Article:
As the presidential campaign enters its final stretch, many people have begun to ask me: "What size margin would Hillary Clinton need to win the White House by in order for Democrats to win back the House?"

House Overview|By David Wasserman, September 9, 2016

Overall, the House landscape has been remarkably stable compared to the past five election cycles, when plenty of races came "on to the board" in the final months. But based on recent developments, as well as the latest public and private polling, we are revising our ratings in eight races. These changes don't clearly favor either party: four are in Democrats' direction, and four reflect...

Senate Overview|By Jennifer Duffy, September 9, 2016

The 2016 election is now a mere 59 days away, and while the presidential contest continues to be the headline act, the 34 Senate races on the ballot in November are now sharing the stage.

National Politics|By Amy Walter, September 8, 2016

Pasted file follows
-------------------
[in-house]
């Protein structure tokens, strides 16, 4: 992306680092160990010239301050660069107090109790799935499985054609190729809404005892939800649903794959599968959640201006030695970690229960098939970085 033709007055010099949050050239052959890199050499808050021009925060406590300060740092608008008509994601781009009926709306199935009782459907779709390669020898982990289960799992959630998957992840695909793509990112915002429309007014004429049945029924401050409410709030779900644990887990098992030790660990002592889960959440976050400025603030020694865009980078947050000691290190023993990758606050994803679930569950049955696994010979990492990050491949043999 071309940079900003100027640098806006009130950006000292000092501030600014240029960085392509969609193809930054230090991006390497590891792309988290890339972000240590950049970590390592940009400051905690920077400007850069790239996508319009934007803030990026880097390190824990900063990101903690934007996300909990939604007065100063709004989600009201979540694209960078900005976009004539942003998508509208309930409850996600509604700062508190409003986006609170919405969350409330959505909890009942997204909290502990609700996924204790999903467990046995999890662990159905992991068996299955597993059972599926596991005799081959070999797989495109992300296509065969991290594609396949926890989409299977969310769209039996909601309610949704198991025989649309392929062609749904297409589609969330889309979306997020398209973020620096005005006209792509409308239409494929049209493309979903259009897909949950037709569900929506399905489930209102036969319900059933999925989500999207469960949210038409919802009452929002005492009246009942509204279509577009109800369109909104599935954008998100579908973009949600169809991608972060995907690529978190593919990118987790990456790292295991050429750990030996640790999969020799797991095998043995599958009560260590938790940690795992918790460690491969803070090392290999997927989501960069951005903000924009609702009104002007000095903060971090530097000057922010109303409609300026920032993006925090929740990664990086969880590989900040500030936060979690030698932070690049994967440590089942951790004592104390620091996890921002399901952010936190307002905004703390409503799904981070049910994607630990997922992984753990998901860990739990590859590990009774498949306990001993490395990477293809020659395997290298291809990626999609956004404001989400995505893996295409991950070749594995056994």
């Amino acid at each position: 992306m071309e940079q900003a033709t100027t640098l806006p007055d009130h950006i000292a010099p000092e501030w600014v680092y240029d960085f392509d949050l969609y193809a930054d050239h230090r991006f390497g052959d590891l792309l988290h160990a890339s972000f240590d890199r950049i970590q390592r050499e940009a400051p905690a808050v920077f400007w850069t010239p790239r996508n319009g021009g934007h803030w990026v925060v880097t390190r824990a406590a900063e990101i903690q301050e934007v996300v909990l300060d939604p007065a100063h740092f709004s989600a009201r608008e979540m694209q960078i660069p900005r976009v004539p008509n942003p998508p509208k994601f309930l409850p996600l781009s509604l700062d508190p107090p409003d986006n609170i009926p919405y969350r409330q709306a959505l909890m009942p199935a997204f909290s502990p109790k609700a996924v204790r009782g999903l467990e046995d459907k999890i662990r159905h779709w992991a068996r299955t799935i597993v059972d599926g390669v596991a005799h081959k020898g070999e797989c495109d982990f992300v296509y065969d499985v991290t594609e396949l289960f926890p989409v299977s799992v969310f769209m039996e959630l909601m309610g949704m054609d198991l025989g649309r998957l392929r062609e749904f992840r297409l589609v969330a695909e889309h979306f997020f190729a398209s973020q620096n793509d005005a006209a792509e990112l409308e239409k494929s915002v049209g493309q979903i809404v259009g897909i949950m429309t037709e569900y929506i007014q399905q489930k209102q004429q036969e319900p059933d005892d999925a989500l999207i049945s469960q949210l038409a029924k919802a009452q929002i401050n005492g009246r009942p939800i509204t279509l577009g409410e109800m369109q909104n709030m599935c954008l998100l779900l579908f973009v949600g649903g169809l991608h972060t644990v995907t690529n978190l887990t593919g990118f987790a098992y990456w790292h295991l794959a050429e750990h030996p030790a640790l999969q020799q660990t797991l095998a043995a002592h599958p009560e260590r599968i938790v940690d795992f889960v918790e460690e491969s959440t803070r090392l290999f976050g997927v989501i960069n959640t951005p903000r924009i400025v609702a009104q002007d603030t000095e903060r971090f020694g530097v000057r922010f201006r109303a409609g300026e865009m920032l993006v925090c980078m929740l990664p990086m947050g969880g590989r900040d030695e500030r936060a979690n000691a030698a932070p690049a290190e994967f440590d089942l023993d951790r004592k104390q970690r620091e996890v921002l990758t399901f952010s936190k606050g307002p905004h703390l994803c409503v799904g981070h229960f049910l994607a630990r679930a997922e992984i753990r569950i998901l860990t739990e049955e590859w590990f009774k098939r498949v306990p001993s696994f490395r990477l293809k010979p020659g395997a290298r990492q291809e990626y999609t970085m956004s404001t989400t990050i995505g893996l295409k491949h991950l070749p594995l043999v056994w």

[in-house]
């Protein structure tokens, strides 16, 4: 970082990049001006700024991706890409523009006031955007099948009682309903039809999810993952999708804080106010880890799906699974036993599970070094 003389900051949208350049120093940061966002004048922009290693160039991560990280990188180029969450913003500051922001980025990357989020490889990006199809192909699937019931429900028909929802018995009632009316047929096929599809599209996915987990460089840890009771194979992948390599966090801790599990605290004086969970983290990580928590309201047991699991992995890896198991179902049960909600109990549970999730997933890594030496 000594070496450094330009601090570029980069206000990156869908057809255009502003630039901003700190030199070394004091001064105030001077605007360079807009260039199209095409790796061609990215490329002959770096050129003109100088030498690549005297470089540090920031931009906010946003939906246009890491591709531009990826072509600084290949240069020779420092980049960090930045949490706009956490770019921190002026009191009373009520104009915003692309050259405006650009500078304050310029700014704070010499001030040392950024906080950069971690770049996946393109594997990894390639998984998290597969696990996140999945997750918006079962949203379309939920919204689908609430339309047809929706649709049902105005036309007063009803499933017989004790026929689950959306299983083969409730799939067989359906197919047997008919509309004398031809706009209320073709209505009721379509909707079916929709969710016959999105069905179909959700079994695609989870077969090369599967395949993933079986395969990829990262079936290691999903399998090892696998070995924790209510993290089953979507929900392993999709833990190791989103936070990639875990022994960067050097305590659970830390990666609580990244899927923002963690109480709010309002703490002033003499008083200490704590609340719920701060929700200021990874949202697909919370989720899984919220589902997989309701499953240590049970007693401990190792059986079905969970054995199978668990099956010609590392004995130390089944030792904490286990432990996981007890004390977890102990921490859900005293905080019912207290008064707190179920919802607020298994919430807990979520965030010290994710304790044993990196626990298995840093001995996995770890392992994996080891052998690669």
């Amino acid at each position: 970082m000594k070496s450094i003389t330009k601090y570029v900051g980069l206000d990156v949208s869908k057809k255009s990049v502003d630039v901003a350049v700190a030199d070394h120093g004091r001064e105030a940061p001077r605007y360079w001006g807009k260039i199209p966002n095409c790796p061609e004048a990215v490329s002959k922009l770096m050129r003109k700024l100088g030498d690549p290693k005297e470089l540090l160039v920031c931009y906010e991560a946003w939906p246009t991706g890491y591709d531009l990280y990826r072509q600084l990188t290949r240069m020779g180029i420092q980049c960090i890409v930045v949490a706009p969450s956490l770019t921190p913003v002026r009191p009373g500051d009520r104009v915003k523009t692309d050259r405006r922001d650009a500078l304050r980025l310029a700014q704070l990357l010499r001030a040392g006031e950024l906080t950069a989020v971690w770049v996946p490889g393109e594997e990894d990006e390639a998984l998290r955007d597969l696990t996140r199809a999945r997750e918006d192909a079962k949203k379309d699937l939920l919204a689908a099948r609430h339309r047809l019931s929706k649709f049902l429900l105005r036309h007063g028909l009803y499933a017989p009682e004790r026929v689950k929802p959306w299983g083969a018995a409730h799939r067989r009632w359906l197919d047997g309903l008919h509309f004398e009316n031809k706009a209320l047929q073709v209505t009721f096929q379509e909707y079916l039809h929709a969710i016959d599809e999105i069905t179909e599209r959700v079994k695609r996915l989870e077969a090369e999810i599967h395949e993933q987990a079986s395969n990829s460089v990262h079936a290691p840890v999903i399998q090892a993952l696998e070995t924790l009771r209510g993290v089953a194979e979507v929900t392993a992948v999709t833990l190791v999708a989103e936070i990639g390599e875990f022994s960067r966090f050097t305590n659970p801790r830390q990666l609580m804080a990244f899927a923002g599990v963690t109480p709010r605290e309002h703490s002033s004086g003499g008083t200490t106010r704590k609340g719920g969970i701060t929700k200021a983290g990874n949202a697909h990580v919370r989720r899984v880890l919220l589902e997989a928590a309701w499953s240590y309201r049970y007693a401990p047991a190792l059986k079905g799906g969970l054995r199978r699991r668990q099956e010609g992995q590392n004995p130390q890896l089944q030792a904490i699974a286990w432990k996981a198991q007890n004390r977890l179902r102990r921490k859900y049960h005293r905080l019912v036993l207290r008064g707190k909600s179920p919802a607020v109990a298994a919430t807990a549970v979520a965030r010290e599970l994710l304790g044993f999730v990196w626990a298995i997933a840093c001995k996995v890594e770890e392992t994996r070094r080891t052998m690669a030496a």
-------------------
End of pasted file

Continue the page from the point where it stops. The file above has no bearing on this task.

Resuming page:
Donald Trump had a terrible June and July. Hillary Clinton had a terrible mid to late August. Both were victims of self-inflicted wounds -  one attacked a Gold Star family the other set up a private email server and deleted loads of emails that are now coming to light. The polls, which once showed a big Clinton lead, have narrowed. 

Swing States|By Michael Nelson, September 7, 2016

Terry Madonna is director of the Center for Politics and Public Affairs at Franklin and Marshall College and director of the F&M College Poll. His books include Political Pennsylvania: The New Century. What follows is the text of an email interview on Pennsylvania politics today.